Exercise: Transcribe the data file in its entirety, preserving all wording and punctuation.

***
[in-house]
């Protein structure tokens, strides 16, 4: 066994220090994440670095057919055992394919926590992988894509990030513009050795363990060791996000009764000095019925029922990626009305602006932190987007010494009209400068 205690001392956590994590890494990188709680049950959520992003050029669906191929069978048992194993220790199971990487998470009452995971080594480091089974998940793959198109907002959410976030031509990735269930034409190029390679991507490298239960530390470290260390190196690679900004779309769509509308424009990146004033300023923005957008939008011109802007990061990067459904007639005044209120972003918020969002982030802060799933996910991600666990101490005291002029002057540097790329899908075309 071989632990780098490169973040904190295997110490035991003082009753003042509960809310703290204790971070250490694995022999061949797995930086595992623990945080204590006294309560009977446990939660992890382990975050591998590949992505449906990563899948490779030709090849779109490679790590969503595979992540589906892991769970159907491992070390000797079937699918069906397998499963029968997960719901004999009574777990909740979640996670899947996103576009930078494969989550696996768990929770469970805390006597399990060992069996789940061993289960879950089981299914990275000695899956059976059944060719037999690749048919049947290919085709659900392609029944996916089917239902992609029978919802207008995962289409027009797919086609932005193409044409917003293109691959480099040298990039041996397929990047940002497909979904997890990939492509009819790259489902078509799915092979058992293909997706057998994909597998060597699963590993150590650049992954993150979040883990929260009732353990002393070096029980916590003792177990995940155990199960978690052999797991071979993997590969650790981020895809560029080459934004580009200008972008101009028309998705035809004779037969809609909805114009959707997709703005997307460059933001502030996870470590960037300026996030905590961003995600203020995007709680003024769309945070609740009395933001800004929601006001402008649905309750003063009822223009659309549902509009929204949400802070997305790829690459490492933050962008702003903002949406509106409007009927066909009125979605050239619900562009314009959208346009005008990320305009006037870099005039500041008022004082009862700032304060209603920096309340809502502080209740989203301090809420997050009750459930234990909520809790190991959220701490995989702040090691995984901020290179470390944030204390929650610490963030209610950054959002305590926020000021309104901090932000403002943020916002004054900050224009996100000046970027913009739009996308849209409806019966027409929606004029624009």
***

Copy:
[in-house]
């Protein structure tokens, strides 16, 4: 066994220090994440670095057919055992394919926590992988894509990030513009050795363990060791996000009764000095019925029922990626009305602006932190987007010494009209400068 205690001392956590994590890494990188709680049950959520992003050029669906191929069978048992194993220790199971990487998470009452995971080594480091089974998940793959198109907002959410976030031509990735269930034409190029390679991507490298239960530390470290260390190196690679900004779309769509509308424009990146004033300023923005957008939008011109802007990061990067459904007639005044209120972003918020969002982030802060799933996910991600666990101490005291002029002057540097790329899908075309 071989632990780098490169973040904190295997110490035991003082009753003042509960809310703290204790971070250490694995022999061949797995930086595992623990945080204590006294309560009977446990939660992890382990975050591998590949992505449906990563899948490779030709090849779109490679790590969503595979992540589906892991769970159907491992070390000797079937699918069906397998499963029968997960719901004999009574777990909740979640996670899947996103576009930078494969989550696996768990929770469970805390006597399990060992069996789940061993289960879950089981299914990275000695899956059976059944060719037999690749048919049947290919085709659900392609029944996916089917239902992609029978919802207008995962289409027009797919086609932005193409044409917003293109691959480099040298990039041996397929990047940002497909979904997890990939492509009819790259489902078509799915092979058992293909997706057998994909597998060597699963590993150590650049992954993150979040883990929260009732353990002393070096029980916590003792177990995940155990199960978690052999797991071979993997590969650790981020895809560029080459934004580009200008972008101009028309998705035809004779037969809609909805114009959707997709703005997307460059933001502030996870470590960037300026996030905590961003995600203020995007709680003024769309945070609740009395933001800004929601006001402008649905309750003063009822223009659309549902509009929204949400802070997305790829690459490492933050962008702003903002949406509106409007009927066909009125979605050239619900562009314009959208346009005008990320305009006037870099005039500041008022004082009862700032304060209603920096309340809502502080209740989203301090809420997050009750459930234990909520809790190991959220701490995989702040090691995984901020290179470390944030204390929650610490963030209610950054959002305590926020000021309104901090932000403002943020916002004054900050224009996100000046970027913009739009996308849209409806019966027409929606004029624009």